She said she would consult her father.

Feeling sure that the poor devil would hand over Irene to me, and having no apartment in which I could enjoy her in freedom, I stopped to read a bill in a pastrycook's window. It announced a room to let. I went in, and the pastrycook told me that the house belonged to him, and his pretty wife, who was suckling a baby, begged me to come upstairs and see the room. The street was a lonely one, and had a pleasing air of mystery about it. I climbed to the third floor, but the rooms there were wretched garrets of no use to me.

"The first floor," said the woman, "consists of a suite of four nice rooms, but we only let them together."

"Let us go and see them. Good! they will do. What is the rent?"

"You must settle that with my husband."

"And can't I settle anything with you, my dear?"

So saying I gave her a kiss which she took very kindly, but she smelt of nursing, which I detested, so I did not go any farther despite her radiant beauty.

I made my bargain with the landlord, and paid a month's rent in advance for which he gave me a receipt. It was agreed that I should come and go as I pleased, and that he should provide me with food. I gave him a name so common as to tell him nothing whatever about me, but he seemed to care very little about that.

As I had agreed with Barbaro to visit the fair marchionesses, I dressed carefully, and after a slight repast with the countess, who was pleasant but did not quite please me, I met my fellow- countryman and we called on the two cousins.

"I have come," said I, "to beg your pardons for having revealed to you the secret of the snuff-box."

They blushed, and scolded Barbaro, thinking that he had betrayed them. On examining them I found them far superior to Irene, my present flame, but their manner, the respect they seemed to require, frightened me. I was not at all disposed to dance attendance on them. Irene, on the contrary, was an easy prey. I had only to do her parents a service, and she was in my power; while the two cousins had their full share of aristocratic pride, which debases the nobility to the level of the vilest of the people, and only imposes upon fools, who after all are in the majority everywhere. Further I was no longer at that brilliant age which fears nothing, and I was afraid that my appearance would hardly overcome them. It is true that Barbaro had made me hope that presents would be of some use, but after what the Marquis Triulzi had said, I feared that Barbaro had only spoken on supposition.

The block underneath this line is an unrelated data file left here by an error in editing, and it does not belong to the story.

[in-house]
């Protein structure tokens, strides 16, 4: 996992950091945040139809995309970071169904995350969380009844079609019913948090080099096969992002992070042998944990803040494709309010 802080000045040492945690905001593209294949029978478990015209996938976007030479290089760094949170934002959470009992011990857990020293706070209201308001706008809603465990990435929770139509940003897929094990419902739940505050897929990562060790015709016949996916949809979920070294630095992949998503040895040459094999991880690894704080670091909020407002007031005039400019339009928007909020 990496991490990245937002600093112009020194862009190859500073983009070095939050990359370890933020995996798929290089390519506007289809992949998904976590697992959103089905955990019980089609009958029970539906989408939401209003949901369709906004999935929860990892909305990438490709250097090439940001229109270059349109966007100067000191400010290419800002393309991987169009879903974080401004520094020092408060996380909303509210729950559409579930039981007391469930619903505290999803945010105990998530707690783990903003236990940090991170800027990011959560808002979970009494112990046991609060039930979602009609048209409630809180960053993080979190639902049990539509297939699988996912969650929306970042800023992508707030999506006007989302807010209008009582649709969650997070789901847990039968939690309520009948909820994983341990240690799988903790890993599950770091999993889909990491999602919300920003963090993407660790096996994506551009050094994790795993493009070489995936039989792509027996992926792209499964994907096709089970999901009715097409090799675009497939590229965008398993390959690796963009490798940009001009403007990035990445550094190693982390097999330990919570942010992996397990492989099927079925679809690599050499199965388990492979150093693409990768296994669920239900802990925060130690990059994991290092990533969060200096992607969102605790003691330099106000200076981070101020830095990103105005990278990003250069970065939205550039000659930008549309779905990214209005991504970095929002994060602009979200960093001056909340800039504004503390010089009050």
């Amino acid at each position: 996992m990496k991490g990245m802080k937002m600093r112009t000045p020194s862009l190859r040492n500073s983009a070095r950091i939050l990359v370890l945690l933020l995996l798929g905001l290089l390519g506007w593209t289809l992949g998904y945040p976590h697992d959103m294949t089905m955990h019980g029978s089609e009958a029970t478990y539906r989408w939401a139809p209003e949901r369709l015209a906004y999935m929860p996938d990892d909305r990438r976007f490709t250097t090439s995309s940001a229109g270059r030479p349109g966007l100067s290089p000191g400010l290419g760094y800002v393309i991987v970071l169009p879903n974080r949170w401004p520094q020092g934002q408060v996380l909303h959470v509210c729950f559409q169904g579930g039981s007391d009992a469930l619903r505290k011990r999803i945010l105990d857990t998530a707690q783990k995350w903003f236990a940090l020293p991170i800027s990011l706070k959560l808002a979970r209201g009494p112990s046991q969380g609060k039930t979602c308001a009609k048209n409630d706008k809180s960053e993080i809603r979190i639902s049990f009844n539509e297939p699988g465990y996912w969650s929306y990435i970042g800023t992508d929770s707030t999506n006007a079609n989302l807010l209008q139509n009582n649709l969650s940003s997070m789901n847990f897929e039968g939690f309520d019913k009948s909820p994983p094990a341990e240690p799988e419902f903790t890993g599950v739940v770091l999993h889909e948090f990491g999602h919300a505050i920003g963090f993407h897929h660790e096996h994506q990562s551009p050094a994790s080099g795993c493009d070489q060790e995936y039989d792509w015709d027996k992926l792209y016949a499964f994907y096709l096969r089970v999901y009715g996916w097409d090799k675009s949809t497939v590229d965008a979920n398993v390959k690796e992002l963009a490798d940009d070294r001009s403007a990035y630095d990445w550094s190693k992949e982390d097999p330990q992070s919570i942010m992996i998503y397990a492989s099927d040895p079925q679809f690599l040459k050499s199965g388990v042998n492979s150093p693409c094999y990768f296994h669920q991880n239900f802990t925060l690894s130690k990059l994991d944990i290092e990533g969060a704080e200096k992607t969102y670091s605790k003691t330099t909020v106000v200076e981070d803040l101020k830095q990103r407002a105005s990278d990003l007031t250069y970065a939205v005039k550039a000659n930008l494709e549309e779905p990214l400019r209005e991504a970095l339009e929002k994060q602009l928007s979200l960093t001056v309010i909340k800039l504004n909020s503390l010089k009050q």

When the company was sufficiently numerous, the card-tables were brought in. I sat down by Mdlle. Q----, and disposed myself to play for small stakes. I was introduced by the aunt, the mistress of the house, to a young gentleman in Austrian uniform who sat beside me.

My dear countryman played like a true sharper, much to my displeasure. My fair neighbour, at the end of the game, which lasted four hours, found herself the gainer of a few sequins, but the officer, who had played on his word of honour, after losing all the money in his pockets, owed ten louis. The bank was the winner of fifty sequins, including the officer's debt. As the young man lived at some distance he honoured me by coming in my carriage.

On the way, Barbaro told us he would introduce us to a girl who had just come from Venice. The officer caught fire at this, and begged that we should go and see her directly, and we accordingly went. The girl was well enough looking, but neither I nor the officer cared much about her. While they were making some coffee for us, and Barbaro was entertaining the young lady, I took a pack of cards, and had not much difficulty in inducing the officer to risk twenty sequins against the twenty I put on the table. While we were playing I spoke to him of the passion with which the young marchioness inspired me.

"She's my sister," said he.

I knew as much, but pretended to be astonished, and I went on playing. Taking the opportunity I told him that I knew of no one who could let the marchioness know of my affection better than he. I made him laugh, and as he thought I was jesting he only gave vague answers; but seeing that while I talked of my passion I forgot my card, he soon won the twenty sequins from me, and immediately paid them to Barbaro.

Memoirs of Casanova Volume 4e Milan Page 21

Memoirs of Jacques Casanova

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